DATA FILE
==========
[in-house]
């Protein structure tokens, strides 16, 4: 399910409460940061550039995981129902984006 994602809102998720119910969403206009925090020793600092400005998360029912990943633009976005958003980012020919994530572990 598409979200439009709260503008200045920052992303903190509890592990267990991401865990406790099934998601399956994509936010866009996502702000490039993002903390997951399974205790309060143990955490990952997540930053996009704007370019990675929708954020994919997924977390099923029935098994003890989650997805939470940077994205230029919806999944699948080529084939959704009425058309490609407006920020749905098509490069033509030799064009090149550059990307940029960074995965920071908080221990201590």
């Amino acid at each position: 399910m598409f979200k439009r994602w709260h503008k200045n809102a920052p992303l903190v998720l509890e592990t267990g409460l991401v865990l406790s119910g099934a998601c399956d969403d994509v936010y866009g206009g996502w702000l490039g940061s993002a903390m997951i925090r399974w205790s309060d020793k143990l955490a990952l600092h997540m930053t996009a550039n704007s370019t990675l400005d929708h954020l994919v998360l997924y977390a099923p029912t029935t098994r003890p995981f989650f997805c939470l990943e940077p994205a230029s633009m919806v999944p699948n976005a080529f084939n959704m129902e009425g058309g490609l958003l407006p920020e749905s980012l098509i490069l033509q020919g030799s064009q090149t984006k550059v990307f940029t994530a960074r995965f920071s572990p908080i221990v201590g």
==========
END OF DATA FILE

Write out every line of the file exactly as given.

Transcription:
[in-house]
């Protein structure tokens, strides 16, 4: 399910409460940061550039995981129902984006 994602809102998720119910969403206009925090020793600092400005998360029912990943633009976005958003980012020919994530572990 598409979200439009709260503008200045920052992303903190509890592990267990991401865990406790099934998601399956994509936010866009996502702000490039993002903390997951399974205790309060143990955490990952997540930053996009704007370019990675929708954020994919997924977390099923029935098994003890989650997805939470940077994205230029919806999944699948080529084939959704009425058309490609407006920020749905098509490069033509030799064009090149550059990307940029960074995965920071908080221990201590």
């Amino acid at each position: 399910m598409f979200k439009r994602w709260h503008k200045n809102a920052p992303l903190v998720l509890e592990t267990g409460l991401v865990l406790s119910g099934a998601c399956d969403d994509v936010y866009g206009g996502w702000l490039g940061s993002a903390m997951i925090r399974w205790s309060d020793k143990l955490a990952l600092h997540m930053t996009a550039n704007s370019t990675l400005d929708h954020l994919v998360l997924y977390a099923p029912t029935t098994r003890p995981f989650f997805c939470l990943e940077p994205a230029s633009m919806v999944p699948n976005a080529f084939n959704m129902e009425g058309g490609l958003l407006p920020e749905s980012l098509i490069l033509q020919g030799s064009q090149t984006k550059v990307f940029t994530a960074r995965f920071s572990p908080i221990v201590g």